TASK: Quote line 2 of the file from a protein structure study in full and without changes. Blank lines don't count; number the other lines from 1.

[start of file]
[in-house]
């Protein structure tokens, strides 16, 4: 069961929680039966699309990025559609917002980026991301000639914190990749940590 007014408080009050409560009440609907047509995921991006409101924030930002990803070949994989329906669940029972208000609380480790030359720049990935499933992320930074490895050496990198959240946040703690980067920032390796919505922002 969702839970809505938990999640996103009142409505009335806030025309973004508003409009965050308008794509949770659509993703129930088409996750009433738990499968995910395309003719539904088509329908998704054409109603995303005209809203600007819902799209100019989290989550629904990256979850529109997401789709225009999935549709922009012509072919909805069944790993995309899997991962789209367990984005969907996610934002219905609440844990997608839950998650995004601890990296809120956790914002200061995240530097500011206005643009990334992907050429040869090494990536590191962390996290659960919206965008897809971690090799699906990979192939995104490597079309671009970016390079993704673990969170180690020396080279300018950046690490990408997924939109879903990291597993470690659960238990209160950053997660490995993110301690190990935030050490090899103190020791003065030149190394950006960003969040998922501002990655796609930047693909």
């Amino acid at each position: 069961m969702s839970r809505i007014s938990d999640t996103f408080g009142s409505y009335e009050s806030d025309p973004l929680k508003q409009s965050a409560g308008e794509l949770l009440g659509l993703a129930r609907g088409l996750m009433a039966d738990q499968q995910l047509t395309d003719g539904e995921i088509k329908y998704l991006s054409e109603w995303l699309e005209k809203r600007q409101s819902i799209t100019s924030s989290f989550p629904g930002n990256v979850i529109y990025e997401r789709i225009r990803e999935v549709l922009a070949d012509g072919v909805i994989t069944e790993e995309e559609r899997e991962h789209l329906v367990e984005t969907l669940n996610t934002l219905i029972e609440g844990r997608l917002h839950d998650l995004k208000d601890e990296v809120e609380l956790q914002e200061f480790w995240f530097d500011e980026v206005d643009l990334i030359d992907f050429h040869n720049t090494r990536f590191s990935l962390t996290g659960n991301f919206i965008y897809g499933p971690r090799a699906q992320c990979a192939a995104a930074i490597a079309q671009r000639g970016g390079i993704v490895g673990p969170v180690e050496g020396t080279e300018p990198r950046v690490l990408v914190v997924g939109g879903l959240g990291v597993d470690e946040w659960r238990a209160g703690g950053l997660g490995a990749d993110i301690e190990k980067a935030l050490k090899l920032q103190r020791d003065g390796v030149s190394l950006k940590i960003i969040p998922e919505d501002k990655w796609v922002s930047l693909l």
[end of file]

């Protein structure tokens, strides 16, 4: 069961929680039966699309990025559609917002980026991301000639914190990749940590 007014408080009050409560009440609907047509995921991006409101924030930002990803070949994989329906669940029972208000609380480790030359720049990935499933992320930074490895050496990198959240946040703690980067920032390796919505922002 969702839970809505938990999640996103009142409505009335806030025309973004508003409009965050308008794509949770659509993703129930088409996750009433738990499968995910395309003719539904088509329908998704054409109603995303005209809203600007819902799209100019989290989550629904990256979850529109997401789709225009999935549709922009012509072919909805069944790993995309899997991962789209367990984005969907996610934002219905609440844990997608839950998650995004601890990296809120956790914002200061995240530097500011206005643009990334992907050429040869090494990536590191962390996290659960919206965008897809971690090799699906990979192939995104490597079309671009970016390079993704673990969170180690020396080279300018950046690490990408997924939109879903990291597993470690659960238990209160950053997660490995993110301690190990935030050490090899103190020791003065030149190394950006960003969040998922501002990655796609930047693909």